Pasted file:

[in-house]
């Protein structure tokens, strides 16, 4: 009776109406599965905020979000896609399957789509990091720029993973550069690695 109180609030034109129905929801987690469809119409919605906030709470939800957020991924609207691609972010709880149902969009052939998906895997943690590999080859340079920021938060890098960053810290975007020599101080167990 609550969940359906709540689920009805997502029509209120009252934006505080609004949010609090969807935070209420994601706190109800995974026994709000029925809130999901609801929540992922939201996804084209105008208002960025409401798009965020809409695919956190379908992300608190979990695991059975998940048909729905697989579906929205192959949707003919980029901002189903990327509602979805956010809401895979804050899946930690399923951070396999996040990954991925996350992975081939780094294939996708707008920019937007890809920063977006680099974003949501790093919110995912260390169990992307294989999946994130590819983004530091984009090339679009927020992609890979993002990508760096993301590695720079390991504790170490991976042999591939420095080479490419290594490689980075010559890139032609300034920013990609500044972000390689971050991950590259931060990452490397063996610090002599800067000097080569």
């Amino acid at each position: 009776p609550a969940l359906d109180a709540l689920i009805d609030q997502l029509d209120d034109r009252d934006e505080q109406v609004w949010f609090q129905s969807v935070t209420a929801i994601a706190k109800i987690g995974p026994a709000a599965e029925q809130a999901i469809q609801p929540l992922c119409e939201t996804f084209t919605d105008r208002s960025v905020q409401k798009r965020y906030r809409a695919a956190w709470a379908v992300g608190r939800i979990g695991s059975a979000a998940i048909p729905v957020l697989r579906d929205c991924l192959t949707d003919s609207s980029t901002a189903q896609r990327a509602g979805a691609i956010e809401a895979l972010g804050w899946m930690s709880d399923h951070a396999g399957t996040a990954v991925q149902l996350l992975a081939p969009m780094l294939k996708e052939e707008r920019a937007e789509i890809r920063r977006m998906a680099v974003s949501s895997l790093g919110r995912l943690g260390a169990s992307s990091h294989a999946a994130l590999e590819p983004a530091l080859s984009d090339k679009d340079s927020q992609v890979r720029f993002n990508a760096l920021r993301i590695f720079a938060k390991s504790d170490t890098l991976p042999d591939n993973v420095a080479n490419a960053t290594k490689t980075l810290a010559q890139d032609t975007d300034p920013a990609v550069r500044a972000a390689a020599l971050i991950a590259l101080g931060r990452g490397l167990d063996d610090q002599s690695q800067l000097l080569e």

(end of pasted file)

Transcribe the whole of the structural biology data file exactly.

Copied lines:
[in-house]
């Protein structure tokens, strides 16, 4: 009776109406599965905020979000896609399957789509990091720029993973550069690695 109180609030034109129905929801987690469809119409919605906030709470939800957020991924609207691609972010709880149902969009052939998906895997943690590999080859340079920021938060890098960053810290975007020599101080167990 609550969940359906709540689920009805997502029509209120009252934006505080609004949010609090969807935070209420994601706190109800995974026994709000029925809130999901609801929540992922939201996804084209105008208002960025409401798009965020809409695919956190379908992300608190979990695991059975998940048909729905697989579906929205192959949707003919980029901002189903990327509602979805956010809401895979804050899946930690399923951070396999996040990954991925996350992975081939780094294939996708707008920019937007890809920063977006680099974003949501790093919110995912260390169990992307294989999946994130590819983004530091984009090339679009927020992609890979993002990508760096993301590695720079390991504790170490991976042999591939420095080479490419290594490689980075010559890139032609300034920013990609500044972000390689971050991950590259931060990452490397063996610090002599800067000097080569």
């Amino acid at each position: 009776p609550a969940l359906d109180a709540l689920i009805d609030q997502l029509d209120d034109r009252d934006e505080q109406v609004w949010f609090q129905s969807v935070t209420a929801i994601a706190k109800i987690g995974p026994a709000a599965e029925q809130a999901i469809q609801p929540l992922c119409e939201t996804f084209t919605d105008r208002s960025v905020q409401k798009r965020y906030r809409a695919a956190w709470a379908v992300g608190r939800i979990g695991s059975a979000a998940i048909p729905v957020l697989r579906d929205c991924l192959t949707d003919s609207s980029t901002a189903q896609r990327a509602g979805a691609i956010e809401a895979l972010g804050w899946m930690s709880d399923h951070a396999g399957t996040a990954v991925q149902l996350l992975a081939p969009m780094l294939k996708e052939e707008r920019a937007e789509i890809r920063r977006m998906a680099v974003s949501s895997l790093g919110r995912l943690g260390a169990s992307s990091h294989a999946a994130l590999e590819p983004a530091l080859s984009d090339k679009d340079s927020q992609v890979r720029f993002n990508a760096l920021r993301i590695f720079a938060k390991s504790d170490t890098l991976p042999d591939n993973v420095a080479n490419a960053t290594k490689t980075l810290a010559q890139d032609t975007d300034p920013a990609v550069r500044a972000a390689a020599l971050i991950a590259l101080g931060r990452g490397l167990d063996d610090q002599s690695q800067l000097l080569e």